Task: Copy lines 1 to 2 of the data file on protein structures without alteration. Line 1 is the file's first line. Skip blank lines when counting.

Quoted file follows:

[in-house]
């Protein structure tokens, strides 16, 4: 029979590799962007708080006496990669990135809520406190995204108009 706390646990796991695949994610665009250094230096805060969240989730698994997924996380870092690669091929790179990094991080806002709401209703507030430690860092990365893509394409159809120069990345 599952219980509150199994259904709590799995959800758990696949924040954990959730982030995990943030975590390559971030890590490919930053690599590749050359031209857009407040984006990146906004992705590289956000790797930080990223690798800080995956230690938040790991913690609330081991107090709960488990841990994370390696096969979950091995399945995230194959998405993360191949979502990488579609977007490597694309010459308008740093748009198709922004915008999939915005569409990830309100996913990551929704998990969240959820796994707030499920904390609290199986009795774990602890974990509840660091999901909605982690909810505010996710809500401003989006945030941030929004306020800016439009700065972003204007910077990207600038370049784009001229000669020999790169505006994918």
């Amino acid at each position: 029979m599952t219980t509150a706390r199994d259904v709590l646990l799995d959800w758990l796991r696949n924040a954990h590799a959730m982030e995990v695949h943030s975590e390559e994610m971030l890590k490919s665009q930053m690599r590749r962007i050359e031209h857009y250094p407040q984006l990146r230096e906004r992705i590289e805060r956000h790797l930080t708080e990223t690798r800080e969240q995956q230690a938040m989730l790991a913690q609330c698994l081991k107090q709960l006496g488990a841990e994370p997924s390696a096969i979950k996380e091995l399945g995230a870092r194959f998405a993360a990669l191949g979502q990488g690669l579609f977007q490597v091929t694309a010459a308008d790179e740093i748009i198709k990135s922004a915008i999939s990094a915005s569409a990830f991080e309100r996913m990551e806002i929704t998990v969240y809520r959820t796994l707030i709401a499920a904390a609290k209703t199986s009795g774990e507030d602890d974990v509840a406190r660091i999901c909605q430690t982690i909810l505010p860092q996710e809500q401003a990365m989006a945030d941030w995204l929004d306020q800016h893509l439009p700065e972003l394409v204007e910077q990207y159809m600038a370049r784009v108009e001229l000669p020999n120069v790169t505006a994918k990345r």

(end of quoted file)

[in-house]
């Protein structure tokens, strides 16, 4: 029979590799962007708080006496990669990135809520406190995204108009 706390646990796991695949994610665009250094230096805060969240989730698994997924996380870092690669091929790179990094991080806002709401209703507030430690860092990365893509394409159809120069990345 599952219980509150199994259904709590799995959800758990696949924040954990959730982030995990943030975590390559971030890590490919930053690599590749050359031209857009407040984006990146906004992705590289956000790797930080990223690798800080995956230690938040790991913690609330081991107090709960488990841990994370390696096969979950091995399945995230194959998405993360191949979502990488579609977007490597694309010459308008740093748009198709922004915008999939915005569409990830309100996913990551929704998990969240959820796994707030499920904390609290199986009795774990602890974990509840660091999901909605982690909810505010996710809500401003989006945030941030929004306020800016439009700065972003204007910077990207600038370049784009001229000669020999790169505006994918």